Due to the study’s small sample, further research is needed to understand the role of bromocriptine in reducing blood pressure and artery stiffness in youth with type 1 diabetes (T1D).
Bromocriptine, a medication typically used to treat Parkinson disease and type 2 diabetes, was linked to lower blood pressure and less stiff arteries in patients with type 1 diabetes (T1D) after 1 month, according to a small study published in Hypertension.
“We know that abnormalities in the large vessels around the heart, the aorta and its primary branches, begin to develop in early childhood in people with type 1 diabetes,” said Michal Schäfer, PhD, lead study author as well as researcher and fourth-year medical student at the University of Colorado School of Medicine, in a press release. “We found that bromocriptine has the potential to slow down the development of those abnormalities and decrease the risk for cardiovascular disease in this population.”
The study included 34 participants, with 13 male and 21 female patients with T1D. The mean (SD) age was 15.9 (2.6) years, and mean T1D duration was 5.8 years
The mean hemoglobin A1c level in the cohort was 8.6% (1.1%) and mean body mass index percentile was 71.4 (26.1). Additionally, glycosylated hemoglobin A1c (HbA1c) was 12% or lower in all participants, with an HbA1c level of 6.5% or higher indicating diabetes.
Participants were randomly assigned into 2 groups, with 17 participants receiving bromocriptine quick-release therapy and 17 receiving a placebo once daily.
In phase 1, participants received bromocriptine or placebo for 4 weeks. After a 4-week “wash-out” period where neither group received treatment, participants switched treatments. In phase 2, participants originally in the intervention group instead received placebo, and those in the placebo group received bromocriptine quick-release therapy for 4 weeks.
With this study design, each participant served as their own control for comparison.
The study authors measure blood pressure and aortic stiffness at baseline and after each study phase.
To determine aortic stiffness, the authors assessed the large arteries with cardiovascular MRI and measured pulse wave velocity.
After 4 weeks of bromocriptine therapy, patients saw a significant decrease in blood pressure compared with placebo. Bromocriptine therapy resulted in an average systolic blood pressure decrease of 5 mm Hg and average diastolic blood pressure decrease of 2 mm Hg at the end of 4 weeks.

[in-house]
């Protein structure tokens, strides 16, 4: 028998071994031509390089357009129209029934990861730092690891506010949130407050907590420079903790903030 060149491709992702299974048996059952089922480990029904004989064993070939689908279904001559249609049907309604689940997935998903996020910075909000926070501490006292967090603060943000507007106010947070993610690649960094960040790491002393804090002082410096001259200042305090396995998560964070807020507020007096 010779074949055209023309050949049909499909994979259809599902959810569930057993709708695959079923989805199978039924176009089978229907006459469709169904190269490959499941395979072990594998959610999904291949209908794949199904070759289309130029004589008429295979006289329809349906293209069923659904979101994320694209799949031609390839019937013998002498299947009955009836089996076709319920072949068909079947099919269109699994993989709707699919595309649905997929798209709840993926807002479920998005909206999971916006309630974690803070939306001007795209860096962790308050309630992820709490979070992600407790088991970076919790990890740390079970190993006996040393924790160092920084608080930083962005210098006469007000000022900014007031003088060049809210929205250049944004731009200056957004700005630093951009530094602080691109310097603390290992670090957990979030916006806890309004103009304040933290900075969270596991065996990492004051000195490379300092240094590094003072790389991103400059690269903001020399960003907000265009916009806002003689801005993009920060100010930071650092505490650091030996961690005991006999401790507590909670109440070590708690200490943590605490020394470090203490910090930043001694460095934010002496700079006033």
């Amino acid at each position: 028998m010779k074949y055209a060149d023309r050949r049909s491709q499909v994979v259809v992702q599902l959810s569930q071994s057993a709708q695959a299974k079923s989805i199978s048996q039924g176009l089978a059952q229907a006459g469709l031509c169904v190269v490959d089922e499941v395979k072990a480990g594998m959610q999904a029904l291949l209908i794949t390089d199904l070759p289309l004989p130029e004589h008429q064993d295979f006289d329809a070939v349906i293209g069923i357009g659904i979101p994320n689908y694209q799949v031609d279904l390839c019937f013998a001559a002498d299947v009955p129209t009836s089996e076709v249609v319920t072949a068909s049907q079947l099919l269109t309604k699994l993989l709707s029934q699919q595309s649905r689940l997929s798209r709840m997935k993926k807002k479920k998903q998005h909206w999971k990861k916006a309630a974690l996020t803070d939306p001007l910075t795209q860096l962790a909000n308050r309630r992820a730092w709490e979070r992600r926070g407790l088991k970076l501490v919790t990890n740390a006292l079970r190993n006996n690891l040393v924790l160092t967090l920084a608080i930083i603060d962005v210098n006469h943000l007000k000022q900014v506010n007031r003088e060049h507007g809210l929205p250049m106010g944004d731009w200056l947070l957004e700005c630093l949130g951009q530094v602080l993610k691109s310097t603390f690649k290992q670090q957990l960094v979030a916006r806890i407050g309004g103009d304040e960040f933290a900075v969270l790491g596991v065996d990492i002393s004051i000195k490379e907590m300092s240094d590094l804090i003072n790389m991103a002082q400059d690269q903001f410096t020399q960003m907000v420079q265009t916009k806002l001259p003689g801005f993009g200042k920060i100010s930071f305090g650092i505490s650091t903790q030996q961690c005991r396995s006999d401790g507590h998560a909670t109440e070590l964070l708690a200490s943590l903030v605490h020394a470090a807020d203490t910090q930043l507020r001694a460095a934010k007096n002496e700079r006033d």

Bromocriptine therapy was also linked to reduced aortic stiffness. Improvement was most notable in the ascending aorta, with a lowered pulse wave velocity of about 0.4 meters per second and an increase in distensibility or elasticity of 8%. In the thoraco-abdominal aorta, the therapy was associated with a lowered pulse wave velocity of about 0.2 meters per second, with a 5% increase in distensibility.
“A stiff aorta predisposes a patient to other health issues, such as organ dysfunction or atherosclerosis and higher stress or strain on cardiac muscle,” said Schäfer. “We were able to take it a notch further and show, using more sophisticated metrics, that these central large arteries are impaired, and impairment among adolescents and young adults with Type 1 diabetes may be decelerated with this drug.”
According to the authors, these findings suggest bromocriptine quick-release therapy may improve aortic stiffness in youth with T1D. The small study population serves as a major limitation, but the authors are planning larger, longer-term studies.
Schäfer M, Browne LP, Truong U, et al. bromocriptine improves central aortic stiffness in adolescents with type 1 diabetes: arterial health results from the BCQR-T1D study. Hypertension. Published online December 6, 2022. doi:10.1161/HYPERTENSIONAHA.122.19547